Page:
Press release

Working with primary schools is key to getting disadvantaged young people into university

This news article was published under the 2010 to 2015 Conservative and Liberal Democrat coalition government

Universities need to reach out to primary schools to increase the number from disadvantaged backgrounds benefitting from higher education.

Universities need to reach out to children in primary schools if they want to increase the number of people from disadvantaged backgrounds benefitting from higher education, according to an interim report on promoting fair access published today.

The report found that outreach needs to begin earlier – at primary school age - and should then continue throughout school and college in order to gain the maximum impact.

Many universities already work with primary schools, for example running taster days, campus tours and mock lessons, but more needs to be done to replicate this throughout the country and improve the way universities work together.

The report was commissioned by the Department for Business, Innovation and Skills (BIS). BIS has asked the Higher Education Funding Council for England (HEFCE) and the Office for Fair Access (OFFA) to produce a ‘National Strategy for Access and Student Success’, which maximises the impact of all the spending by government, HEFCE and institutions.

Business Secretary Vince Cable said:

Access to higher education shouldn’t depend on your background. It should reflect your potential. Universities plan to spend over £670 million through their access agreements to attract people from disadvantaged backgrounds by 2016/17. I want to ensure it is well spent.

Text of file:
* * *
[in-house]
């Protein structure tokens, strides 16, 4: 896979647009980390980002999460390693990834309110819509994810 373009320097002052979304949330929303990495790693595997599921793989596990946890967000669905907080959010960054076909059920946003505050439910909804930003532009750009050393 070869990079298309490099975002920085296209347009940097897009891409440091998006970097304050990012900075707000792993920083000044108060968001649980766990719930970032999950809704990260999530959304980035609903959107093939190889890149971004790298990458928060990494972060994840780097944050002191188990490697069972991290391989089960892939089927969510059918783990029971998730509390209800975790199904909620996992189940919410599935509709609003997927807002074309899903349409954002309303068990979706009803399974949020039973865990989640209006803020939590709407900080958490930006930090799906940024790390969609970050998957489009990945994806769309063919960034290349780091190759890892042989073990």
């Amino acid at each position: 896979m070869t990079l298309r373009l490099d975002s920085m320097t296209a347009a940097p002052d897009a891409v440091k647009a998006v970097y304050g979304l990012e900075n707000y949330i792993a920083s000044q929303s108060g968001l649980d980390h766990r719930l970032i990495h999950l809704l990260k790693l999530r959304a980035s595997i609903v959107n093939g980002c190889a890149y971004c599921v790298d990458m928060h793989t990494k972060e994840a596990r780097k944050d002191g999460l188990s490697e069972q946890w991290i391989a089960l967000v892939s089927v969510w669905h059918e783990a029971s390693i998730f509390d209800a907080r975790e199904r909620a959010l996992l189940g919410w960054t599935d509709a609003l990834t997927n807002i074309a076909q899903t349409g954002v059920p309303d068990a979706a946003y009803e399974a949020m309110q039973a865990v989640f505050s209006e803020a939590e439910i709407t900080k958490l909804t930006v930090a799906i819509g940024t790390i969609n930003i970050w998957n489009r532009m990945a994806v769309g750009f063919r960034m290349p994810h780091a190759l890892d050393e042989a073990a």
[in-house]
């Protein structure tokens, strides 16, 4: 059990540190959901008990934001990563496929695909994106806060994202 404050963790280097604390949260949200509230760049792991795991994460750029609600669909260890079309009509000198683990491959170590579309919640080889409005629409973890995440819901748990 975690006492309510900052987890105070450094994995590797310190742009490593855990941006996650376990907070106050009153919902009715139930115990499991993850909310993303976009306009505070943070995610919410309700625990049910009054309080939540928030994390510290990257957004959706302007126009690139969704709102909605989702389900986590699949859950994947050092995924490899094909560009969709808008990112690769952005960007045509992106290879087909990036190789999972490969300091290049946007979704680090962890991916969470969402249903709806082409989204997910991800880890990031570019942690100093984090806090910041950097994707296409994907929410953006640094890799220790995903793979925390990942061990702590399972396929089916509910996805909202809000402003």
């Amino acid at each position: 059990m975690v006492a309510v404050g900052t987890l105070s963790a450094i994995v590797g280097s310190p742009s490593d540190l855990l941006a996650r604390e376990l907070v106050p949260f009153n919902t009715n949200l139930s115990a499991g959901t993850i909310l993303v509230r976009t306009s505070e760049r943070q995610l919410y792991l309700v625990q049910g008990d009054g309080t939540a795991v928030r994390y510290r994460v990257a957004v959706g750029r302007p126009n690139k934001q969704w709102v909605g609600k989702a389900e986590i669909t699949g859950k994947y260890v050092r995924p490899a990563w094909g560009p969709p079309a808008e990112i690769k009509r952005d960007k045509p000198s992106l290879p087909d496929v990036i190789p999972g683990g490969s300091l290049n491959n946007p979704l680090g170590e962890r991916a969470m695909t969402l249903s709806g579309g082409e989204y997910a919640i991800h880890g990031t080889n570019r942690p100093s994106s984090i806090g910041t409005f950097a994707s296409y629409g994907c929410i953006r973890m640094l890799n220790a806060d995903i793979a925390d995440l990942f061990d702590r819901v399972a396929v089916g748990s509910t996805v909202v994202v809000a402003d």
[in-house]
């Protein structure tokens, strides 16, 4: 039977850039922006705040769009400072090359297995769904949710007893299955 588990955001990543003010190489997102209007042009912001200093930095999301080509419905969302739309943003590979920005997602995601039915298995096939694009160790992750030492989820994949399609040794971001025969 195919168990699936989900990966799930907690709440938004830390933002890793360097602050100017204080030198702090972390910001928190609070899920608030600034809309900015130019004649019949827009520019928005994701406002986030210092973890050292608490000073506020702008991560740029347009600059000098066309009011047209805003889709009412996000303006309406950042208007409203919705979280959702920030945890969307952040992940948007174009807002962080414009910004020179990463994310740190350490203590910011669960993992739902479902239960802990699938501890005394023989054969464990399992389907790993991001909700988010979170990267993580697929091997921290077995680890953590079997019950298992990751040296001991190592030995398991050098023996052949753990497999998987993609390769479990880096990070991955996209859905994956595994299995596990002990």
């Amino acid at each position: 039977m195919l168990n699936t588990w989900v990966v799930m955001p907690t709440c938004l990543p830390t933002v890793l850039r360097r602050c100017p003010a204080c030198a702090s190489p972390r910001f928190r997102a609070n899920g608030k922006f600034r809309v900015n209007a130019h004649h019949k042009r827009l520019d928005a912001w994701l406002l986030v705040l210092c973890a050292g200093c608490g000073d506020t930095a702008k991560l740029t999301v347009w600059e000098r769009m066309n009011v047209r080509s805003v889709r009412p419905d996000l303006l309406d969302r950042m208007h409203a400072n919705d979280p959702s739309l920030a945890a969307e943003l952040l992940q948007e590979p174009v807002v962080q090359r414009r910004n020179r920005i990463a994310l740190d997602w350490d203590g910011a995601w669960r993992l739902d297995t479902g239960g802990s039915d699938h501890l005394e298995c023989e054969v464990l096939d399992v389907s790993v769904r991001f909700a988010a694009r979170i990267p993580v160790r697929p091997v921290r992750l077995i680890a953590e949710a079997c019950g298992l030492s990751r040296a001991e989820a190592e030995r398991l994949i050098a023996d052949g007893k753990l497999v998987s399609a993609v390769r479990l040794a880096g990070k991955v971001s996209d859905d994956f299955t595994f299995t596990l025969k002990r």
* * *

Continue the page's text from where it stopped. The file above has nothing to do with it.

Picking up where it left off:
This report suggests ways to get a better mix of people applying for university and how to help them to stay the course.

Universities and Science Minister David Willetts said:

Institutions are investing a huge amount of money widening access so it’s important that we really understand exactly what works.

This interim report is an important first step in the development of the national strategy. We look forward to the final report and the delivery of the strategy which will help government, HEFCE and institutions to better target funding.

HEFCE Chief Executive Alan Langlands said:

This report is the first step in the development of the national strategy for access and student success. This work has provided us with a welcome opportunity to demonstrate the effect of concentrated effort and investment in widening participation and how we might focus resources in the future.

We look forward to continuing to work with OFFA and the higher education sector to inject pace and rigour into our work on widening participation and improving social mobility.

Director of Fair Access to Higher Education Les Ebdon said:

In the development of this national strategy, we’re building on more than a decade of effort which has already substantially increased the numbers of people from disadvantaged backgrounds who go to university. However, there’s still a large gap between the participation in higher education of the most and the least advantaged in our society and we need to shrink this gap further.

Over the next few months we’ll be calling for evidence from across the sector and also examining the findings of new research that both HEFCE and ourselves have commissioned to inform the development of the national strategy. Our hope is that we will then be in a position to recommend where we should all be focusing our efforts to maximise the impact of investment in widening participation.

The initial research undertaken by HEFCE and OFFA also confirms much of the current understanding about the effects of university outreach work:

  • outreach is one of the most effective ways to promote progression
  • targeted outreach, delivered as part of a sustained, long-term programme, is more effective than one-off activities.